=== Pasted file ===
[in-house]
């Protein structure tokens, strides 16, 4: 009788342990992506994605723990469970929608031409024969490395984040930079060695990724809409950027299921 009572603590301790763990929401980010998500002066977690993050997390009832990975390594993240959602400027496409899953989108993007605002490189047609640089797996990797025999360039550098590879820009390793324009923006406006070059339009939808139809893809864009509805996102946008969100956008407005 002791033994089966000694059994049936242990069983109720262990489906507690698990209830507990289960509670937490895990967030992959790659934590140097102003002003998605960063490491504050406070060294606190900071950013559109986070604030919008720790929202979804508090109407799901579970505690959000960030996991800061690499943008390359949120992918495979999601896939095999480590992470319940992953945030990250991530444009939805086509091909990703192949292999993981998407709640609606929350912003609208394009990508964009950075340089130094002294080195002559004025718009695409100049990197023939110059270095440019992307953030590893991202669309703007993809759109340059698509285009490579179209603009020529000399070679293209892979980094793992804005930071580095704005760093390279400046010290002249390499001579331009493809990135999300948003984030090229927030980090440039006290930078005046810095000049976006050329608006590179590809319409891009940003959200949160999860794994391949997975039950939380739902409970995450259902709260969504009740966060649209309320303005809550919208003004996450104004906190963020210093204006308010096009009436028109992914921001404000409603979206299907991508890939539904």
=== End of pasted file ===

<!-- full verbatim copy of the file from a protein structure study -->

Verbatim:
[in-house]
């Protein structure tokens, strides 16, 4: 009788342990992506994605723990469970929608031409024969490395984040930079060695990724809409950027299921 009572603590301790763990929401980010998500002066977690993050997390009832990975390594993240959602400027496409899953989108993007605002490189047609640089797996990797025999360039550098590879820009390793324009923006406006070059339009939808139809893809864009509805996102946008969100956008407005 002791033994089966000694059994049936242990069983109720262990489906507690698990209830507990289960509670937490895990967030992959790659934590140097102003002003998605960063490491504050406070060294606190900071950013559109986070604030919008720790929202979804508090109407799901579970505690959000960030996991800061690499943008390359949120992918495979999601896939095999480590992470319940992953945030990250991530444009939805086509091909990703192949292999993981998407709640609606929350912003609208394009990508964009950075340089130094002294080195002559004025718009695409100049990197023939110059270095440019992307953030590893991202669309703007993809759109340059698509285009490579179209603009020529000399070679293209892979980094793992804005930071580095704005760093390279400046010290002249390499001579331009493809990135999300948003984030090229927030980090440039006290930078005046810095000049976006050329608006590179590809319409891009940003959200949160999860794994391949997975039950939380739902409970995450259902709260969504009740966060649209309320303005809550919208003004996450104004906190963020210093204006308010096009009436028109992914921001404000409603979206299907991508890939539904």